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Photo Traffic Enforcement

Frequently Asked Questions

What is the Photo Traffic Enforcement Program?
Photo Traffic Enforcement is a safety program focused on changing driver behavior at red light intersections through a comprehensive effort involving engineering, education and enforcement. Initially, only enforcement of red light violations will be activated. The system however, is capable of expanding to also enforce speed limits. As the operational flow and processes determined with red light violations, speed enforcement is expected to be added.

How does Photo Red Light Work?
Cameras monitor intersection approaches through advanced detection and imaging technology. A camera takes two images of the vehicle progressing through the red light. A technician and a Tigard Police officer review each violation before a citation is mailed to ensure that the driver failed to stop for a red light.

Who receives and pays for the Citation?
Citations are mailed to the registered owner of the vehicle in accordance with state or local guidelines.

How do we ensure the cameras are functioning properly?
The system is tested daily to ensure correct operation of the vehicle sensors, cameras and computers. The results of the test are analyzed by technicians for accuracy and errors. If any major errors occur, the system will automatically cease enforcement.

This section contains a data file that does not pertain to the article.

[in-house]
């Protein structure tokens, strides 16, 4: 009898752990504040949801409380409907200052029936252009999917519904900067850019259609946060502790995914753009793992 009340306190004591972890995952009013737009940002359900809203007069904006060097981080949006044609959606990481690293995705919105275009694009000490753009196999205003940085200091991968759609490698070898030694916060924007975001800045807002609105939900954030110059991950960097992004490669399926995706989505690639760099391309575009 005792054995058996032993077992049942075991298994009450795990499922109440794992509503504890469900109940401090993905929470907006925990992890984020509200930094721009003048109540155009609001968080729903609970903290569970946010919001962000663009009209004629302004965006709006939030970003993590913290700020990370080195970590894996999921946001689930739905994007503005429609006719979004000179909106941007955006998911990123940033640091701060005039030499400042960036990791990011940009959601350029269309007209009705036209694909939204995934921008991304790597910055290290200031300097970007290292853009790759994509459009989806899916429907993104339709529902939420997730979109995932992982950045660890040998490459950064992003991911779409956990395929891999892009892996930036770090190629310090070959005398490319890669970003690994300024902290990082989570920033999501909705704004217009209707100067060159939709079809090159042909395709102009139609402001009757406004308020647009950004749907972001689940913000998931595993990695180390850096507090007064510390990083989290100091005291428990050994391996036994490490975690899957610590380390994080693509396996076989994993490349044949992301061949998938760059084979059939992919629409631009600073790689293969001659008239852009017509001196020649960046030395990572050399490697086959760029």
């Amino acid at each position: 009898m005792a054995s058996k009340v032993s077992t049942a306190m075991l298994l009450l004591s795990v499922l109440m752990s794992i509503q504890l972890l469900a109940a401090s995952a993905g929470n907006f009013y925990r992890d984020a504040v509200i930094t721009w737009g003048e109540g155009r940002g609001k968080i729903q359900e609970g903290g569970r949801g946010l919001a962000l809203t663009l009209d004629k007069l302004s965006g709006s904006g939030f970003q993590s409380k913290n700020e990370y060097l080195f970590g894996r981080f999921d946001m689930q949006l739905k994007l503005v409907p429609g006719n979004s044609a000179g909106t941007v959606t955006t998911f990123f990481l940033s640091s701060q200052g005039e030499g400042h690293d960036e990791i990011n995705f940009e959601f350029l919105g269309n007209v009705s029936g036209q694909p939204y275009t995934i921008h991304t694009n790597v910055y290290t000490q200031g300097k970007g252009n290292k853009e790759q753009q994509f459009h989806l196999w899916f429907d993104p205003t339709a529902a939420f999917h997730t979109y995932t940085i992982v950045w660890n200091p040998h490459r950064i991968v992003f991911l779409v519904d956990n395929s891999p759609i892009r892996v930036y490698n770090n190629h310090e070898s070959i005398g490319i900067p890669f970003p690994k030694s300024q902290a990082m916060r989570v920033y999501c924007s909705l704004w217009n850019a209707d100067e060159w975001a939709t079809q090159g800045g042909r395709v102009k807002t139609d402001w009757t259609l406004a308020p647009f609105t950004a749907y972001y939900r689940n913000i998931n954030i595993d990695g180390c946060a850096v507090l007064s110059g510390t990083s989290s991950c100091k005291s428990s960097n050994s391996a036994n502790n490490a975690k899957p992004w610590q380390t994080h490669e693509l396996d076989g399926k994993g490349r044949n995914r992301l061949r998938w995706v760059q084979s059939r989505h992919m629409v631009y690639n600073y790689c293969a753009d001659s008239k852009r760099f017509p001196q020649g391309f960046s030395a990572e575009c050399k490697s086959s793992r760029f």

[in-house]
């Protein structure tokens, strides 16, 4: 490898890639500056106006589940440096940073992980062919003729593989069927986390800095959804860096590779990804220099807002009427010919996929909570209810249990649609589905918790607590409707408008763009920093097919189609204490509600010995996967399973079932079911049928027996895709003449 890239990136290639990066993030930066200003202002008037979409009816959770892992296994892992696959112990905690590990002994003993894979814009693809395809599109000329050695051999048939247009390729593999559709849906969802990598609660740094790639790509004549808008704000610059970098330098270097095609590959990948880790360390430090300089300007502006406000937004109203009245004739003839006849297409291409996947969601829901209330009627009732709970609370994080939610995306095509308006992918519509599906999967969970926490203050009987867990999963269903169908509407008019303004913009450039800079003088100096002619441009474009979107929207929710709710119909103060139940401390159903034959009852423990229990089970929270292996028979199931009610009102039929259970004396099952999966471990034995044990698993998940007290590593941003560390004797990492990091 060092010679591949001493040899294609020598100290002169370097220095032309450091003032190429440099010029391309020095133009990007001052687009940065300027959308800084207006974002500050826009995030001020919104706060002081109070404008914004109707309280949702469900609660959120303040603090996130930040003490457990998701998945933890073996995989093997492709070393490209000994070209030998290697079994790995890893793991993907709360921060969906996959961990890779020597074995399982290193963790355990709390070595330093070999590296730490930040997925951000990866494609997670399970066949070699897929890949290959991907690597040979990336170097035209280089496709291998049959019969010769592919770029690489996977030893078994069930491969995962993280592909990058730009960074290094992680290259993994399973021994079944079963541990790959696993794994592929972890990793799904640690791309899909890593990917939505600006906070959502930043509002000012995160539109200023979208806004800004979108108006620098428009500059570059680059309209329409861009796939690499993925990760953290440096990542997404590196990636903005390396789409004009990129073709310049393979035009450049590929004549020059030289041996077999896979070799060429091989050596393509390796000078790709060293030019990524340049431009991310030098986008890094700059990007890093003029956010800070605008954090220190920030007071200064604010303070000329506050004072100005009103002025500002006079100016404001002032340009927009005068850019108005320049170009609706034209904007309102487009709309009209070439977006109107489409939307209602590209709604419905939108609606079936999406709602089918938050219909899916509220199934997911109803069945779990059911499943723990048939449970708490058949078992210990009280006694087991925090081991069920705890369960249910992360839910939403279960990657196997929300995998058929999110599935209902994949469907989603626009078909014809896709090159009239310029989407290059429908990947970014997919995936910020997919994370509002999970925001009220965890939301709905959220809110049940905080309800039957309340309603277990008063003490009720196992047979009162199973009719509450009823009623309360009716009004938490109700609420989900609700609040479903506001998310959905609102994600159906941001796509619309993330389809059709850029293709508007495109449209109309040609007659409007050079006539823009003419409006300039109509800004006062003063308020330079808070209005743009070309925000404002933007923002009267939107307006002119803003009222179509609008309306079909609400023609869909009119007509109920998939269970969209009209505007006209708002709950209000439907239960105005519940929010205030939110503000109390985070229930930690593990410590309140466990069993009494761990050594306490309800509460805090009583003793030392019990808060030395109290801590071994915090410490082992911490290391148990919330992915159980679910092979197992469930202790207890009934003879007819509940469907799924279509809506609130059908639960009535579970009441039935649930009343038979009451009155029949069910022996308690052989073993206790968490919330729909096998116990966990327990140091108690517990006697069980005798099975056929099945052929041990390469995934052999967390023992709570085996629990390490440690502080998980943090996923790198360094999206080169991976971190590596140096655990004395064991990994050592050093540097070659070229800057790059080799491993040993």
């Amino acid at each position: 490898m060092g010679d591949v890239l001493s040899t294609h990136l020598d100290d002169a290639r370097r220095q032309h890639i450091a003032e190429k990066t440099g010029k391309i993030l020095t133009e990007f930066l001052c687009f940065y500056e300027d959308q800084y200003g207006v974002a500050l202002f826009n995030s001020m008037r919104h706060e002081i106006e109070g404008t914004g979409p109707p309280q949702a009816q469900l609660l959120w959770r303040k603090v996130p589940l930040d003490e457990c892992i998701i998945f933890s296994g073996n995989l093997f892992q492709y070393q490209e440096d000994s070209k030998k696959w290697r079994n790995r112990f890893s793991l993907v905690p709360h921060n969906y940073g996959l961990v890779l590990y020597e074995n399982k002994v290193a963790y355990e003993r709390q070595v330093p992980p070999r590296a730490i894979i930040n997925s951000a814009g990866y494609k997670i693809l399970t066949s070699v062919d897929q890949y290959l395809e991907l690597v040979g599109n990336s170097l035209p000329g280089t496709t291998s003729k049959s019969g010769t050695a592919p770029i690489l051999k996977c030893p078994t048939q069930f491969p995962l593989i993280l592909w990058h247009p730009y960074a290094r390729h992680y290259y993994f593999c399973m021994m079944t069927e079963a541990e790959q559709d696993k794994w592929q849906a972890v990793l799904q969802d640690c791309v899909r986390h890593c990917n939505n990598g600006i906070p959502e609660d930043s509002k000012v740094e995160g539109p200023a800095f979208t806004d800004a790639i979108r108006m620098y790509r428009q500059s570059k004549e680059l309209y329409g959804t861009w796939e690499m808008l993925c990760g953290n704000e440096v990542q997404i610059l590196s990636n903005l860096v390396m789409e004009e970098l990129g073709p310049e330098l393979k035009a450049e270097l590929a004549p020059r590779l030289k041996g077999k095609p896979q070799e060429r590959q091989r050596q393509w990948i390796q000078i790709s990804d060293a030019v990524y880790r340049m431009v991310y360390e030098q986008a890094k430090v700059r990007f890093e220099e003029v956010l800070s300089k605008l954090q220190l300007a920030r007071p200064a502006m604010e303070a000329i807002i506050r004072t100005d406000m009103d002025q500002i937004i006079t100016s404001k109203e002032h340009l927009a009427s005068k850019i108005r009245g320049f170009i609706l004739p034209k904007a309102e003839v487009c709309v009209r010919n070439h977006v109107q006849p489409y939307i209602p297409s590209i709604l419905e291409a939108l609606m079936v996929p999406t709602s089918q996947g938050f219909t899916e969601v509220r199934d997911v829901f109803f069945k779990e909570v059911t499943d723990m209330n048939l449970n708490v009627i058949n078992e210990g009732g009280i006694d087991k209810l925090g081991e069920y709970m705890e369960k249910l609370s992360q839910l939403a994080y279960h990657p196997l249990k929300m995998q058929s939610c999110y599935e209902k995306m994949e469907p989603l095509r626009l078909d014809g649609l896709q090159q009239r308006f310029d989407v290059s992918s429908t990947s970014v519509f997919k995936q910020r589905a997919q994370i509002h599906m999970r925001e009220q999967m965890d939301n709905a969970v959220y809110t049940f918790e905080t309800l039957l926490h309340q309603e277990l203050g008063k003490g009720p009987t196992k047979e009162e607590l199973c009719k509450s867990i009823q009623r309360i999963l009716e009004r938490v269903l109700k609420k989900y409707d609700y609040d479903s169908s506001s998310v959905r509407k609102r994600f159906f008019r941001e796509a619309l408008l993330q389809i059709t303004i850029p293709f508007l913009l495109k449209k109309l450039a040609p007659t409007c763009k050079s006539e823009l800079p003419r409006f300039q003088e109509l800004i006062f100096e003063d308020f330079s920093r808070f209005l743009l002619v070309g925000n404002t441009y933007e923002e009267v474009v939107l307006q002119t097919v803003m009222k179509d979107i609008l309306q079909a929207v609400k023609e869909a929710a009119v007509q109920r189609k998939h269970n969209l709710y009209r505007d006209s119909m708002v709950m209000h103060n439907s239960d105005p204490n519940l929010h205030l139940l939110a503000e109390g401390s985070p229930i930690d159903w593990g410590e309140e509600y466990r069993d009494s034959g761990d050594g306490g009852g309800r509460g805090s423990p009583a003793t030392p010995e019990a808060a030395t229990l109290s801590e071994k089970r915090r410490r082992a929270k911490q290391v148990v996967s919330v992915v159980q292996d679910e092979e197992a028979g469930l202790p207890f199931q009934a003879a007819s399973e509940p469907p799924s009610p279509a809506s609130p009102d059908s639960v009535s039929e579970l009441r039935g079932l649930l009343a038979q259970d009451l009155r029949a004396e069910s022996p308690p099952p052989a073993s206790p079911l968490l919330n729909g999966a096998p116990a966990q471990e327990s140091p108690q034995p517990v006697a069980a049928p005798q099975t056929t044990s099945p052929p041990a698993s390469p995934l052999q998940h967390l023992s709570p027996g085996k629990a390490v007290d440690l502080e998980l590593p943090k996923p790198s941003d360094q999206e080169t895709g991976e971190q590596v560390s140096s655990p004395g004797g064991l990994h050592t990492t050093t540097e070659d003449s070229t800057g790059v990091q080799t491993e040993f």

Why is photo traffic enforcement coming to Tigard?
Tigard has been exploring photo traffic enforcement technology since 2010. The decision to implement photo traffic enforcement in Tigard is based upon numerous factors. Some of those included statistical findings that indicated concerning numbers of injury traffic crashes at certain intersections in Tigard. Statistics also indicated inordinately high-traffic volumes that flow through Tigard on a daily basis. The research also suggested that drivers are not stopping for red lights and are speeding through signaled intersections. Those factors and others have a direct correlation to traffic crashes. Additionally, when polled, Tigard residents overwhelmingly supported the use of photo traffic enforcement in their city.

Why can’t Tigard Police enforce traffic laws at signaled intersections?
Based upon traffic volumes, police are not able to change driver behavior as effectively and widespread as photo traffic enforcement. Add to that limited police resources, which is often dictated by fewer officers patrolling but rather rendering assistance based upon calls for service, which are steadily increasing. Logistically, the intersections do not support traffic enforcement due to officer safety factors. Technology is the viable solution in the effort to create safer intersections in Tigard.

What results are expected with the use of photo traffic enforcement?
Based upon statistical information shared by neighboring cities that have begun the use of photo traffic enforcement, they all reported a reduction in red light violations that also extend to injury crashes. For example, Beaverton reported a 36% reduction in red light violations during the first 10 years of their photo traffic enforcement program. Additionally, they also experienced a 41% reduction in injury crashes during the same period. The City of Tigard expects to see similar results.